U.S. crude, whose market price Friday exceeded its international counterpart for the first time since 2010, is expected to continue its relentless advance if the United States keeps outperforming other major economies.
Economic problems have waylaid both China and Europe—two of the world's most voracious crude consumers—and darkened the outlook for global demand.
But that has done little to impede the rally in West Texas Intermediate, which over the past year has surged by more than 18 percent as U.S. demand outpaces that of other countries. Simultaneously, global benchmark Brent has slumped by 5 percent.
"We have seen a considerable amount of WTI outperformance relative to Brent recently as the U.S. economy outperforms other global economies such as the euro zone, U.K. and certain parts of Asia," said George Davis, chief technical analyst at RBC Capital Markets in Toronto.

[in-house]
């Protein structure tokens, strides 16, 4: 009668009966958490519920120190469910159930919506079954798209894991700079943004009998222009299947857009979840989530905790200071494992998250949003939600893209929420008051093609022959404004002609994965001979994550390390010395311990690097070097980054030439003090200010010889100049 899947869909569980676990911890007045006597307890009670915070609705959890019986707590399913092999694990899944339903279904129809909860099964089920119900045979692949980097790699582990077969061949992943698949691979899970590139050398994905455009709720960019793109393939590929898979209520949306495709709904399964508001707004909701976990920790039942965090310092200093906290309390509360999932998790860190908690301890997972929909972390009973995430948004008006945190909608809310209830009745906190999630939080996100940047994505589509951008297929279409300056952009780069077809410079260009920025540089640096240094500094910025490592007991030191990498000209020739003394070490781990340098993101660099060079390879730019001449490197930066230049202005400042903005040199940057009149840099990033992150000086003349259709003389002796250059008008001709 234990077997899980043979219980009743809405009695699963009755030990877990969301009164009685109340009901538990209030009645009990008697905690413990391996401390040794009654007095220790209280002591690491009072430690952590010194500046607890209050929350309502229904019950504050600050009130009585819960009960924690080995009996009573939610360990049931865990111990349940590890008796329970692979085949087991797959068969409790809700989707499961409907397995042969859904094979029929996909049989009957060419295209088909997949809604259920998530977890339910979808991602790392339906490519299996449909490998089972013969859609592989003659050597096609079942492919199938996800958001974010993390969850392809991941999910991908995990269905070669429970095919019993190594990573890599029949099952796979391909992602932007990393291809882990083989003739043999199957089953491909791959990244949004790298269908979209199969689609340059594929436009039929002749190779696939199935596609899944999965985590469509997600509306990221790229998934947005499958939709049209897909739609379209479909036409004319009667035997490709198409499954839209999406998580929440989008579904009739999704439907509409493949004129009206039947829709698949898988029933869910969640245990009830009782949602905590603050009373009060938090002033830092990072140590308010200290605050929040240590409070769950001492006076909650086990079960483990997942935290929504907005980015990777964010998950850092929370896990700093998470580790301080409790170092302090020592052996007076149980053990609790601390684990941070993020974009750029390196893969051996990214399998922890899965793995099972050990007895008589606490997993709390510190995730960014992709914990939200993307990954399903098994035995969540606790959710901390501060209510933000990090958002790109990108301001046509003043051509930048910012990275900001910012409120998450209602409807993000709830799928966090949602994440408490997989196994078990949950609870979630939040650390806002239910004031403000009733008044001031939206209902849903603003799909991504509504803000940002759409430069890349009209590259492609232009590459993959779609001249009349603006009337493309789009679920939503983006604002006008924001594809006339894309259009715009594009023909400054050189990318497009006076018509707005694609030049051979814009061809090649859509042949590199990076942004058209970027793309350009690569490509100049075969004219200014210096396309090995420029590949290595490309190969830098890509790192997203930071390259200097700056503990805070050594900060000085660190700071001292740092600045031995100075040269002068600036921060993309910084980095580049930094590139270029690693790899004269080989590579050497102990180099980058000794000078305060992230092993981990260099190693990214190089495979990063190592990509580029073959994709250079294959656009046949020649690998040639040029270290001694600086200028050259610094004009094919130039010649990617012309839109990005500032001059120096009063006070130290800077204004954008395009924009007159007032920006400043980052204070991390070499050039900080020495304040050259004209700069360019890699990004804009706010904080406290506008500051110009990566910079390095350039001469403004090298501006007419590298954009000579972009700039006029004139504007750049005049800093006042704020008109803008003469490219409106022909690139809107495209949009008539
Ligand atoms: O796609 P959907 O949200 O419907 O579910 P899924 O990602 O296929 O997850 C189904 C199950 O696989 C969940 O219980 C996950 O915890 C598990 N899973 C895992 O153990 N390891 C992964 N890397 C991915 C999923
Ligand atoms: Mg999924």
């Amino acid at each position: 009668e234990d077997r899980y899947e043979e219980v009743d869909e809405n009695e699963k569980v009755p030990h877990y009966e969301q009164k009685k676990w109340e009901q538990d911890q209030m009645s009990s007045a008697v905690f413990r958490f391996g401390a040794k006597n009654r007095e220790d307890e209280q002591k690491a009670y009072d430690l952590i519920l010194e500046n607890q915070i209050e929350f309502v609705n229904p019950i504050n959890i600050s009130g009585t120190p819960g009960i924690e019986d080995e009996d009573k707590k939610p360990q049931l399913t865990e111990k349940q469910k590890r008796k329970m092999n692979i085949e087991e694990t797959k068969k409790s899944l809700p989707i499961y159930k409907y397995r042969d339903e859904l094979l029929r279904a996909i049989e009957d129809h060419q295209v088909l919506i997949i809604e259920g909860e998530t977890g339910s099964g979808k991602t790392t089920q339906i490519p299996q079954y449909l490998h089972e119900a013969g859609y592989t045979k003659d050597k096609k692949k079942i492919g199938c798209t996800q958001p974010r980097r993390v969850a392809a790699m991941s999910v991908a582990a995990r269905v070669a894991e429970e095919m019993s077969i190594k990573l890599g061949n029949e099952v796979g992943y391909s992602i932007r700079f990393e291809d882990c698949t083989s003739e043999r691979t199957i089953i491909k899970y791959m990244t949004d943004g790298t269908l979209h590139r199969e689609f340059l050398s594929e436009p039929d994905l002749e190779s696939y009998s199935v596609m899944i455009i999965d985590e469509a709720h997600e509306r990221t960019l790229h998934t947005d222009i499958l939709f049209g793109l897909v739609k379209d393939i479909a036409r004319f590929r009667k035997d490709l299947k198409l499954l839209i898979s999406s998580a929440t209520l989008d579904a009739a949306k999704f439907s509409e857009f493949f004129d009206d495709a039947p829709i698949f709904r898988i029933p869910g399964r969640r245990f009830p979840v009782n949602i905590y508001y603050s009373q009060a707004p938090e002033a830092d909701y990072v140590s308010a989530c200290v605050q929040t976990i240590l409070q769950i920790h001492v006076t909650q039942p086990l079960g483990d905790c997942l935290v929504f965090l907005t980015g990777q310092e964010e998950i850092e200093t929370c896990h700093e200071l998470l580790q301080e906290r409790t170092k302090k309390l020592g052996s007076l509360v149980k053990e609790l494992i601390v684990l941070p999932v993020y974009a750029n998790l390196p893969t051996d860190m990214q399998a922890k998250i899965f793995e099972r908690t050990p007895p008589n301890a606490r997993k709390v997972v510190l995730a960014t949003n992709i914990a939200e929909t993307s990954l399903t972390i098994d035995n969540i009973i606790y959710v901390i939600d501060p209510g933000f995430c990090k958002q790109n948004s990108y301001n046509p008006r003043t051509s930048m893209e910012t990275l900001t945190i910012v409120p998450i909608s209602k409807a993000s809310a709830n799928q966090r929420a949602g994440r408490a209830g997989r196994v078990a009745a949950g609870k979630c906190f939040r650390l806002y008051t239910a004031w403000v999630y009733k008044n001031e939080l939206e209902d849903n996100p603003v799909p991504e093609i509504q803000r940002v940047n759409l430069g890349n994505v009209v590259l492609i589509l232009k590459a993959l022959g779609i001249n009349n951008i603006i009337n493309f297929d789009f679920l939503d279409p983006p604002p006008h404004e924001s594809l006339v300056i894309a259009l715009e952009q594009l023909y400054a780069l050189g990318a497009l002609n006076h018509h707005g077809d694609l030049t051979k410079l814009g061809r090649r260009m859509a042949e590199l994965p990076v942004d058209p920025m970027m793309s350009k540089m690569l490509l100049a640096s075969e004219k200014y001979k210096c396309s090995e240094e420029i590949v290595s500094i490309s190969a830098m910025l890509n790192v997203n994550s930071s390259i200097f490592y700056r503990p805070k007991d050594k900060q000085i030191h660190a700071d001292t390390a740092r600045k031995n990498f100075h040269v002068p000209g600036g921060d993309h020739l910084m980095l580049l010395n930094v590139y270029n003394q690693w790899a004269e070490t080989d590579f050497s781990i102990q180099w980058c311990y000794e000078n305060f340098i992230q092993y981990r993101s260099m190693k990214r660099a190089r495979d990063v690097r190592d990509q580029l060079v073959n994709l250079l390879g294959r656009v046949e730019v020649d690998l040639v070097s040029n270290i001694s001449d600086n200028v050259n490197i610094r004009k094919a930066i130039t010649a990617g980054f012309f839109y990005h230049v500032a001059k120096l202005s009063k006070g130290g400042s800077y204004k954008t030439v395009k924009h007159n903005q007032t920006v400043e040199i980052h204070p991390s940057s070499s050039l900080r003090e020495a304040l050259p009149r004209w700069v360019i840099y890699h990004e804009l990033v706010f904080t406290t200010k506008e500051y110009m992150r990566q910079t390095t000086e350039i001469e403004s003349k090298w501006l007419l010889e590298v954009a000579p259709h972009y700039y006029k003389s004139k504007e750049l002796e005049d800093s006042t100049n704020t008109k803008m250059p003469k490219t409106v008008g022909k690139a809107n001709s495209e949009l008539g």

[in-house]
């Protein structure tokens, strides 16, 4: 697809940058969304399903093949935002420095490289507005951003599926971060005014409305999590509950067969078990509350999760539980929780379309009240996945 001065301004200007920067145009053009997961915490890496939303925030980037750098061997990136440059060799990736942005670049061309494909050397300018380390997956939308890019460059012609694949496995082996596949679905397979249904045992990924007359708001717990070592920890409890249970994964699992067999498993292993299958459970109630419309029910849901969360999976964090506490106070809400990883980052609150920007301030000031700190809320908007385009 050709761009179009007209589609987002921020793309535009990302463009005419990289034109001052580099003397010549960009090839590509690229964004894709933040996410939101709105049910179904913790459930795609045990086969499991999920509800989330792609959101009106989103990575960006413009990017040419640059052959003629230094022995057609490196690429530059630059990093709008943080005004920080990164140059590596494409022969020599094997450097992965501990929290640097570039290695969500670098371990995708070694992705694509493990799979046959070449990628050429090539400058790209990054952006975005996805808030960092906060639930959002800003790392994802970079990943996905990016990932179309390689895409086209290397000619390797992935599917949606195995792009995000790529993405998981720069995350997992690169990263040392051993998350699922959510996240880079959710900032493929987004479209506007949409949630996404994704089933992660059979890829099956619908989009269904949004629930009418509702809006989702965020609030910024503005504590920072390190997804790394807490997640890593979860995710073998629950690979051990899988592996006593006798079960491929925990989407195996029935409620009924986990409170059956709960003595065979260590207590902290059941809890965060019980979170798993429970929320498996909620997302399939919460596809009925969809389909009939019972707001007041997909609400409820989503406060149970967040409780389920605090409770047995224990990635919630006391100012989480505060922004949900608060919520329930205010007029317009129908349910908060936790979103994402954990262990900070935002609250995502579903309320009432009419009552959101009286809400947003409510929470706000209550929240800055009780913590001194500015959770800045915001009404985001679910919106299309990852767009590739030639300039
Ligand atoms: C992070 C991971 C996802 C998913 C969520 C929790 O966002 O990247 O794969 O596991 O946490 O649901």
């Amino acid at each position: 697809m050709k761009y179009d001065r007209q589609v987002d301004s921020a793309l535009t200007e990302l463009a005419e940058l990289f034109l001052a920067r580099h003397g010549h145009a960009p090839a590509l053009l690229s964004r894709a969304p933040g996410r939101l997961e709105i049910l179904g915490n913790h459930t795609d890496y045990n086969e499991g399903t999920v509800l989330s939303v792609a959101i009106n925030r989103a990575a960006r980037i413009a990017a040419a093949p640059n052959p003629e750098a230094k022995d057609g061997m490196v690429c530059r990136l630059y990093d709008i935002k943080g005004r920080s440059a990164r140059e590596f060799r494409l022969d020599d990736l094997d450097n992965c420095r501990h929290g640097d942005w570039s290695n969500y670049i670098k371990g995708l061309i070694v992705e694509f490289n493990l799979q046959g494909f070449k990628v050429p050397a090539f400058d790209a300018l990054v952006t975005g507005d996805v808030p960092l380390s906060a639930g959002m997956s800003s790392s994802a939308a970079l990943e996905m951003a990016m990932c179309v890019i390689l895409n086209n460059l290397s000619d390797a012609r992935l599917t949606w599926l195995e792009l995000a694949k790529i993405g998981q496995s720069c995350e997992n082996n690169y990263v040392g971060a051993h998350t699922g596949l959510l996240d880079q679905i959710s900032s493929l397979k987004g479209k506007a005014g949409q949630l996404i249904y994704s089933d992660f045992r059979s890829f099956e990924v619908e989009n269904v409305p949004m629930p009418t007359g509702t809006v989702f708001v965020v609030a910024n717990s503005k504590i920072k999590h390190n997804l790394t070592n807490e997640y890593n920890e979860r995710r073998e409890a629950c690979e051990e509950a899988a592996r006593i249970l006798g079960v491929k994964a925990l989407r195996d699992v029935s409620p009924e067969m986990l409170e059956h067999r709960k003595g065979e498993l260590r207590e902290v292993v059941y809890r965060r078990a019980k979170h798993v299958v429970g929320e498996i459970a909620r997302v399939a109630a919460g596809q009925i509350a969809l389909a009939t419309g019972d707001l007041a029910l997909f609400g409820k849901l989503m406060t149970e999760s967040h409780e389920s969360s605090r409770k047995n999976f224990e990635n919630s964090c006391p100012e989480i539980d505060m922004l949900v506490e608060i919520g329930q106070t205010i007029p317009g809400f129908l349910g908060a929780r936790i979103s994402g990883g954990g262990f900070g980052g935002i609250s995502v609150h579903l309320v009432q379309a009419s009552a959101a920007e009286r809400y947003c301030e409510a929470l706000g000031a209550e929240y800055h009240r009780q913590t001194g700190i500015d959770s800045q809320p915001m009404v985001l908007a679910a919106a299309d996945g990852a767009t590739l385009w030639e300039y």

"With new and reversed pipelines now in place and an improved rail infrastructure providing the increased capacity to move crude, the glut that has been weighing on WTI relative to Brent has largely been removed," he added.
On Friday, both contracts traded above $109, with WTI hitting its highest level in a year and trading at a premium to Brent for the first time in nearly three years. Analysts were surprised more by the pace than the direction of the move.